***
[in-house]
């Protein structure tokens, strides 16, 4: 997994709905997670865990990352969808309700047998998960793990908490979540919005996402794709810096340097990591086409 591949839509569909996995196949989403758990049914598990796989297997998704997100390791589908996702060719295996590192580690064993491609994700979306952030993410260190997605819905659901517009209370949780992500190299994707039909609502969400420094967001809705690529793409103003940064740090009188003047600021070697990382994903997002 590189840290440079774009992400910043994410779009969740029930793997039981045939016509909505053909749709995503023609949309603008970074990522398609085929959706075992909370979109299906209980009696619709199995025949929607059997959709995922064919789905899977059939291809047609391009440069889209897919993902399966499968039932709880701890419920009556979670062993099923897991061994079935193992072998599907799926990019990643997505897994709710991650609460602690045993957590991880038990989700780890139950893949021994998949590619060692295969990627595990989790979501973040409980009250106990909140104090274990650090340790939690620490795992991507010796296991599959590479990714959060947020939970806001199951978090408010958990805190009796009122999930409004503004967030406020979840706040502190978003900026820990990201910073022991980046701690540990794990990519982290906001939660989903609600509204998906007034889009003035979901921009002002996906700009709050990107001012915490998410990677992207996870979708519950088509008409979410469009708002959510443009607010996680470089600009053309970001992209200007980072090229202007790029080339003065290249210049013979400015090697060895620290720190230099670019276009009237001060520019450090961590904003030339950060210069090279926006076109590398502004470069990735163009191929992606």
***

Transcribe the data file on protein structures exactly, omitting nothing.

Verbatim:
[in-house]
């Protein structure tokens, strides 16, 4: 997994709905997670865990990352969808309700047998998960793990908490979540919005996402794709810096340097990591086409 591949839509569909996995196949989403758990049914598990796989297997998704997100390791589908996702060719295996590192580690064993491609994700979306952030993410260190997605819905659901517009209370949780992500190299994707039909609502969400420094967001809705690529793409103003940064740090009188003047600021070697990382994903997002 590189840290440079774009992400910043994410779009969740029930793997039981045939016509909505053909749709995503023609949309603008970074990522398609085929959706075992909370979109299906209980009696619709199995025949929607059997959709995922064919789905899977059939291809047609391009440069889209897919993902399966499968039932709880701890419920009556979670062993099923897991061994079935193992072998599907799926990019990643997505897994709710991650609460602690045993957590991880038990989700780890139950893949021994998949590619060692295969990627595990989790979501973040409980009250106990909140104090274990650090340790939690620490795992991507010796296991599959590479990714959060947020939970806001199951978090408010958990805190009796009122999930409004503004967030406020979840706040502190978003900026820990990201910073022991980046701690540990794990990519982290906001939660989903609600509204998906007034889009003035979901921009002002996906700009709050990107001012915490998410990677992207996870979708519950088509008409979410469009708002959510443009607010996680470089600009053309970001992209200007980072090229202007790029080339003065290249210049013979400015090697060895620290720190230099670019276009009237001060520019450090961590904003030339950060210069090279926006076109590398502004470069990735163009191929992606």